Exiting the flybridge and making your way down the chic, steel-hulled Mia Elise, you take notice of some fanciful and interesting artwork... forged from metal. In this case, it's the staircase. Notice the contours of the stairwell's liner, in addition to curved steps that jettison out to greet your feet. Small detail? Yes. A lot of work? You betcha! Special touches abound at every nook & cranny with an artful treatment of mundane items as well.
Mia Elise’ command center, the helm is on the Pilothouse deck, forward. A symphony of fine dark mahogany and teak, instruments, and observation windows; if it were steel grey it could double as a U.S. Navy bridge. Half a dozen wide screens and countless gauges/switches inform the captain and engineer of every detail on the ship’s electronic and navigational systems. They range from GMDSS Furuno A3RC 18125 to Satcom, CAPSAT, SSB, VHF, Navtex and SARTS to Nav VEI SEAPC and SS-Band. A pair of pedestal-mounted leather chairs dominate this vast array, all backed up by passenger observation posts in comfy settees. Captain’s quarters are immediately aft of the helm position.
A close up view of the sky bar shows attention to detail and commodious furnishings. Large windows, as well as recessed lighting within the valances add to a leisurely atmosphere. As you look a little closer, there is nothing leisurely about the woodwork. The craftsmenship on Mia Elise is among the most intricate we have seen... and it is carved from stem to stern.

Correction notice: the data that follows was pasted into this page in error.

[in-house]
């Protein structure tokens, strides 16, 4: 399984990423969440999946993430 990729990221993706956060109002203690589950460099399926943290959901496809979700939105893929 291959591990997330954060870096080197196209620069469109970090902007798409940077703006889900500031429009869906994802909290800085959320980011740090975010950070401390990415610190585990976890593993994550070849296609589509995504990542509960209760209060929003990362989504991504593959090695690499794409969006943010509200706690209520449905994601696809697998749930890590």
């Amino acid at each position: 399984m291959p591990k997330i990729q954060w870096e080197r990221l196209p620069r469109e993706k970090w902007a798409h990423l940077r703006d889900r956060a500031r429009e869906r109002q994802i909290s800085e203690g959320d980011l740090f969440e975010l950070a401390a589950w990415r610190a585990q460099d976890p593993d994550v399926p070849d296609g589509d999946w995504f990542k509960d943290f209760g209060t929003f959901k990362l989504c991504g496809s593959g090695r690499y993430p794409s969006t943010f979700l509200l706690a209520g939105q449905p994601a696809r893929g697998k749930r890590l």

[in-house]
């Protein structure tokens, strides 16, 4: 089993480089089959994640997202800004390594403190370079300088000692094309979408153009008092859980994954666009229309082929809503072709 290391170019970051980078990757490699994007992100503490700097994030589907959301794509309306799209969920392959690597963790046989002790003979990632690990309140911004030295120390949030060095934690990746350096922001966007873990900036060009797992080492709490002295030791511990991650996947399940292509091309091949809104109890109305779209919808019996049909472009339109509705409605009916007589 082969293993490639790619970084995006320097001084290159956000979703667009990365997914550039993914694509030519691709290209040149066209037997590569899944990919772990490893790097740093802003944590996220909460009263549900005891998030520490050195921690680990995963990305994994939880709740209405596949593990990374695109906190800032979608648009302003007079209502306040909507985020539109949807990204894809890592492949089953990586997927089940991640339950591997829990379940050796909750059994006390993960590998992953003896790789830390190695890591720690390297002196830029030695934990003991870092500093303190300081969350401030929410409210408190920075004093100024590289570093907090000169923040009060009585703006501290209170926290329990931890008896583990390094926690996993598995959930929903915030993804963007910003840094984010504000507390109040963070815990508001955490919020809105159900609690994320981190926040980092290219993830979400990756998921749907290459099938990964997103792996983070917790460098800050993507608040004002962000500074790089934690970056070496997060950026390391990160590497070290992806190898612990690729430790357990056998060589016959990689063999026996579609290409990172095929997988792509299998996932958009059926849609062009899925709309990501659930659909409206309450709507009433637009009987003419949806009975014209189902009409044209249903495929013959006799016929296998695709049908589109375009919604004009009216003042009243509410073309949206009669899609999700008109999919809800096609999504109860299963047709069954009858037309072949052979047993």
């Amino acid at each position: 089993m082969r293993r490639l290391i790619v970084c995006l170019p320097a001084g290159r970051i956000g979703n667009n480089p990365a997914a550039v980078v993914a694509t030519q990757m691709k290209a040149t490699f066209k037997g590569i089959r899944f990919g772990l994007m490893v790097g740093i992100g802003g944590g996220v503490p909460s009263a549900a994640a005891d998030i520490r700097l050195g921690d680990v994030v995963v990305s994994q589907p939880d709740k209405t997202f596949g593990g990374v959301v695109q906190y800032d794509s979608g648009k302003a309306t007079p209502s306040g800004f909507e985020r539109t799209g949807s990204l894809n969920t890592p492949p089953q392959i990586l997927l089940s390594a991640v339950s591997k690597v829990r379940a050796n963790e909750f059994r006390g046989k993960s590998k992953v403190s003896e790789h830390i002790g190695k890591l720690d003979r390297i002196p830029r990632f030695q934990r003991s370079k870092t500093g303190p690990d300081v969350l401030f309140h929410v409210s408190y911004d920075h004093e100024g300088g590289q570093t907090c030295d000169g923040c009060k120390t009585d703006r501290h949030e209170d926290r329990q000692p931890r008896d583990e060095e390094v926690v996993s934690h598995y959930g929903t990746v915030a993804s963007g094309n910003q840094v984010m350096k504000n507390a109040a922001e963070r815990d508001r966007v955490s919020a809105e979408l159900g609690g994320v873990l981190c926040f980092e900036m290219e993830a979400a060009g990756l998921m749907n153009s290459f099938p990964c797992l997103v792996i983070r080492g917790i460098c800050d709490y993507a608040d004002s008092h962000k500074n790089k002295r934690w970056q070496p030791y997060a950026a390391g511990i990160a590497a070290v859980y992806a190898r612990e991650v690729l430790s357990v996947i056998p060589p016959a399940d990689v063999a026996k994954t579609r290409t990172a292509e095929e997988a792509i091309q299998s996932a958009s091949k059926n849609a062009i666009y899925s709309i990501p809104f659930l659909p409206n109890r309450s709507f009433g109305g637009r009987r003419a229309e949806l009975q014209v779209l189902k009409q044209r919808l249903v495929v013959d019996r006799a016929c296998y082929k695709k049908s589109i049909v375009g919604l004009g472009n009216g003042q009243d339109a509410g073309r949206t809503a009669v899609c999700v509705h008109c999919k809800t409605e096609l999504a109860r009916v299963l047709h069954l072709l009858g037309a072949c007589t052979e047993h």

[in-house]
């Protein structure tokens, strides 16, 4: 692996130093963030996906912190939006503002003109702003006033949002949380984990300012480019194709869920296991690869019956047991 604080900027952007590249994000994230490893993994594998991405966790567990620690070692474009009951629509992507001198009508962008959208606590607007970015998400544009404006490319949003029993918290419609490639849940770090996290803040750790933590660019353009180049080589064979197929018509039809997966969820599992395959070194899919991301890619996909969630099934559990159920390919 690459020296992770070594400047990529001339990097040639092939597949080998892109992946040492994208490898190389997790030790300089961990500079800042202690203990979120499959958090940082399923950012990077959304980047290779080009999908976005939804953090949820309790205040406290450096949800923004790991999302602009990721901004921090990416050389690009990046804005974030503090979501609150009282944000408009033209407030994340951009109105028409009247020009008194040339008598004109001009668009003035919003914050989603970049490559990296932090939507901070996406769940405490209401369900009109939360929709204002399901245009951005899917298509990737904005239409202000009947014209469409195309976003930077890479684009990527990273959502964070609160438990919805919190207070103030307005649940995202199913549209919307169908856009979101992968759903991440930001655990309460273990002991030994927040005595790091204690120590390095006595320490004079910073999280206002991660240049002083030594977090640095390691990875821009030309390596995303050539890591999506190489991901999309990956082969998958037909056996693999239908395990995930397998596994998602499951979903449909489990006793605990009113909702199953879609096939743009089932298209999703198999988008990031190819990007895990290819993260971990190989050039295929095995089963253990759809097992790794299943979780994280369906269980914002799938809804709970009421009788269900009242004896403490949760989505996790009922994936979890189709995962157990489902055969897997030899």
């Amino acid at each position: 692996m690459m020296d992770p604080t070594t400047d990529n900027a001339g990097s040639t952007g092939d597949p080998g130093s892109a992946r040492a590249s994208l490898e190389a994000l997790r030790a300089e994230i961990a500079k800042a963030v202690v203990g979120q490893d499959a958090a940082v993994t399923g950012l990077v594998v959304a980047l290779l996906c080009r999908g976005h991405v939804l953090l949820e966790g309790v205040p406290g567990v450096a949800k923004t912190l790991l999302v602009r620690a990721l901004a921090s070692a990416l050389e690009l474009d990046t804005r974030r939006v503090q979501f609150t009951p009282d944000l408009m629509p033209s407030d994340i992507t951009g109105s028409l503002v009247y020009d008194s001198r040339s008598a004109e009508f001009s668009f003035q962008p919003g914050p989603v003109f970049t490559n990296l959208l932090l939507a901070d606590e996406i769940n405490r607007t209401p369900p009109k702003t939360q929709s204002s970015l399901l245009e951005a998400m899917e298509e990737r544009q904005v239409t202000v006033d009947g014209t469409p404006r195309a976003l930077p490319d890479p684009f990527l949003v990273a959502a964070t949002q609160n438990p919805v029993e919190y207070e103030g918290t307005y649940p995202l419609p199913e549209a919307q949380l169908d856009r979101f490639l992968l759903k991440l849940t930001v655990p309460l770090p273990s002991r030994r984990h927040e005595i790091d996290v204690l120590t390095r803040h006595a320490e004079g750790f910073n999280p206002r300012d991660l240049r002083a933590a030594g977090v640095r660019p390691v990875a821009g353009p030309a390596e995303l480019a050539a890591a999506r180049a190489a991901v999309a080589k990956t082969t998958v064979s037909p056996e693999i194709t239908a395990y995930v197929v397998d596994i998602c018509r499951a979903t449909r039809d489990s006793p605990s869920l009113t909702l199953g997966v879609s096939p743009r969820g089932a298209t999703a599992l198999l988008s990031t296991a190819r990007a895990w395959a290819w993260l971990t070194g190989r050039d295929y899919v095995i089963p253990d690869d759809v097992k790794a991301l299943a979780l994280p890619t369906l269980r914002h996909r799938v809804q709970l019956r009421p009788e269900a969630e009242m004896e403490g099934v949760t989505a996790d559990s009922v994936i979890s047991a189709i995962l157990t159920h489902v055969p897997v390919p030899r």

Aft of the control center, the sky-lounge itself is a well laid out series of entertainment areas: A 60” plasma TV entertains at one end, with myriad couches and easy chairs, conversation nooks, set in fine art-festooned, dark mahogany walls. A complete bar with upholstered leather stools, and a gaming table make this a gathering place well-attended.
Peering down the abyss of multiple levels in the staircase atrium, a circular concerto of wood and wrought iron have been tweaked into a working piece of art that lands on a Kaleidoscope of marble on the lower deck.
On the main deck, the formal salon is a study in excellence, with dark mahogany woods used generously across the whole spectrum. It is accented by a harmonic of cream carpeting and soft bundled lights overhead, with the light tan color echoed on chair backs and seating. A 42” TV graces the main salon as well as a Yamaha piano for live entertainment.